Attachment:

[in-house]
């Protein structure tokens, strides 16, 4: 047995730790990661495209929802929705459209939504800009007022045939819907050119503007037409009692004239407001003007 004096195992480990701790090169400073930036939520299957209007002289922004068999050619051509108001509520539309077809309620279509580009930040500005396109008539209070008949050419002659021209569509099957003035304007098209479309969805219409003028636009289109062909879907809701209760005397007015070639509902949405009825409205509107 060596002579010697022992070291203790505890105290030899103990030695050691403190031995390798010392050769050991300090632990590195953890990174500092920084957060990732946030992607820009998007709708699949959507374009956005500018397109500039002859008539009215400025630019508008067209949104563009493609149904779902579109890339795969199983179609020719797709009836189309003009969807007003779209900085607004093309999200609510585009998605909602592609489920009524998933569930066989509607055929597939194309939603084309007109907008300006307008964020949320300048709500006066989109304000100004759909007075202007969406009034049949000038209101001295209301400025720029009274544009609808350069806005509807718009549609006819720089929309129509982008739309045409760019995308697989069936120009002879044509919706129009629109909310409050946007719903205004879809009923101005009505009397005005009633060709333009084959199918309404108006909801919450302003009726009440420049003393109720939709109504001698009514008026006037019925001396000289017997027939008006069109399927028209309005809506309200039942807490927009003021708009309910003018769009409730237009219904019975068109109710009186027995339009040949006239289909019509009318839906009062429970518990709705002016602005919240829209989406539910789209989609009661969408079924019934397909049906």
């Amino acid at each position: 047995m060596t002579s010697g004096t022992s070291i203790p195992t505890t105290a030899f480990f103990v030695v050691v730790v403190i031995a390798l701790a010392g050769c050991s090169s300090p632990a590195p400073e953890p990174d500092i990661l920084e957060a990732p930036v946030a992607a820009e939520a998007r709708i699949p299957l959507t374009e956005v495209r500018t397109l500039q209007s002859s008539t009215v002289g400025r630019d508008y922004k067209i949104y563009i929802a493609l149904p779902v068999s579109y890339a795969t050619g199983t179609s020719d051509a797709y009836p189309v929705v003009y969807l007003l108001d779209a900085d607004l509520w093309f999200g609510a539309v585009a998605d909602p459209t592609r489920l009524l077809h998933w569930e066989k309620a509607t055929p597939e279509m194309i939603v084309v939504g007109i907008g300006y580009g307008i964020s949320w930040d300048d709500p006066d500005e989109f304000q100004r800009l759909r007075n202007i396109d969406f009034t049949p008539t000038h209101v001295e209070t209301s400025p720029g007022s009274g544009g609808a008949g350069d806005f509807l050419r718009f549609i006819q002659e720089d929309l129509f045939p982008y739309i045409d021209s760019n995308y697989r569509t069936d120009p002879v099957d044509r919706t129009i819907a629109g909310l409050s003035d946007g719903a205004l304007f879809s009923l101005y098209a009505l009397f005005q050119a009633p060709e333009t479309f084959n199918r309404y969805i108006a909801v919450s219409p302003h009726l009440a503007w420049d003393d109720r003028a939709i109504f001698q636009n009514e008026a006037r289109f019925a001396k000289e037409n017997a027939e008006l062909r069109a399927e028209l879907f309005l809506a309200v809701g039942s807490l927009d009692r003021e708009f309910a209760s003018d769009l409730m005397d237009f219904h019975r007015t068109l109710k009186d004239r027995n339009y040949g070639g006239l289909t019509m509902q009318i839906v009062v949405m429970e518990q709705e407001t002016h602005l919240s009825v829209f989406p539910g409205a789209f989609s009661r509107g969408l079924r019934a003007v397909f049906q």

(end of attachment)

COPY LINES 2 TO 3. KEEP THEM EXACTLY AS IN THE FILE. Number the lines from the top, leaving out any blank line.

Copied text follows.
């Protein structure tokens, strides 16, 4: 047995730790990661495209929802929705459209939504800009007022045939819907050119503007037409009692004239407001003007 004096195992480990701790090169400073930036939520299957209007002289922004068999050619051509108001509520539309077809309620279509580009930040500005396109008539209070008949050419002659021209569509099957003035304007098209479309969805219409003028636009289109062909879907809701209760005397007015070639509902949405009825409205509107 060596002579010697022992070291203790505890105290030899103990030695050691403190031995390798010392050769050991300090632990590195953890990174500092920084957060990732946030992607820009998007709708699949959507374009956005500018397109500039002859008539009215400025630019508008067209949104563009493609149904779902579109890339795969199983179609020719797709009836189309003009969807007003779209900085607004093309999200609510585009998605909602592609489920009524998933569930066989509607055929597939194309939603084309007109907008300006307008964020949320300048709500006066989109304000100004759909007075202007969406009034049949000038209101001295209301400025720029009274544009609808350069806005509807718009549609006819720089929309129509982008739309045409760019995308697989069936120009002879044509919706129009629109909310409050946007719903205004879809009923101005009505009397005005009633060709333009084959199918309404108006909801919450302003009726009440420049003393109720939709109504001698009514008026006037019925001396000289017997027939008006069109399927028209309005809506309200039942807490927009003021708009309910003018769009409730237009219904019975068109109710009186027995339009040949006239289909019509009318839906009062429970518990709705002016602005919240829209989406539910789209989609009661969408079924019934397909049906």
């Amino acid at each position: 047995m060596t002579s010697g004096t022992s070291i203790p195992t505890t105290a030899f480990f103990v030695v050691v730790v403190i031995a390798l701790a010392g050769c050991s090169s300090p632990a590195p400073e953890p990174d500092i990661l920084e957060a990732p930036v946030a992607a820009e939520a998007r709708i699949p299957l959507t374009e956005v495209r500018t397109l500039q209007s002859s008539t009215v002289g400025r630019d508008y922004k067209i949104y563009i929802a493609l149904p779902v068999s579109y890339a795969t050619g199983t179609s020719d051509a797709y009836p189309v929705v003009y969807l007003l108001d779209a900085d607004l509520w093309f999200g609510a539309v585009a998605d909602p459209t592609r489920l009524l077809h998933w569930e066989k309620a509607t055929p597939e279509m194309i939603v084309v939504g007109i907008g300006y580009g307008i964020s949320w930040d300048d709500p006066d500005e989109f304000q100004r800009l759909r007075n202007i396109d969406f009034t049949p008539t000038h209101v001295e209070t209301s400025p720029g007022s009274g544009g609808a008949g350069d806005f509807l050419r718009f549609i006819q002659e720089d929309l129509f045939p982008y739309i045409d021209s760019n995308y697989r569509t069936d120009p002879v099957d044509r919706t129009i819907a629109g909310l409050s003035d946007g719903a205004l304007f879809s009923l101005y098209a009505l009397f005005q050119a009633p060709e333009t479309f084959n199918r309404y969805i108006a909801v919450s219409p302003h009726l009440a503007w420049d003393d109720r003028a939709i109504f001698q636009n009514e008026a006037r289109f019925a001396k000289e037409n017997a027939e008006l062909r069109a399927e028209l879907f309005l809506a309200v809701g039942s807490l927009d009692r003021e708009f309910a209760s003018d769009l409730m005397d237009f219904h019975r007015t068109l109710k009186d004239r027995n339009y040949g070639g006239l289909t019509m509902q009318i839906v009062v949405m429970e518990q709705e407001t002016h602005l919240s009825v829209f989406p539910g409205a789209f989609s009661r509107g969408l079924r019934a003007v397909f049906q």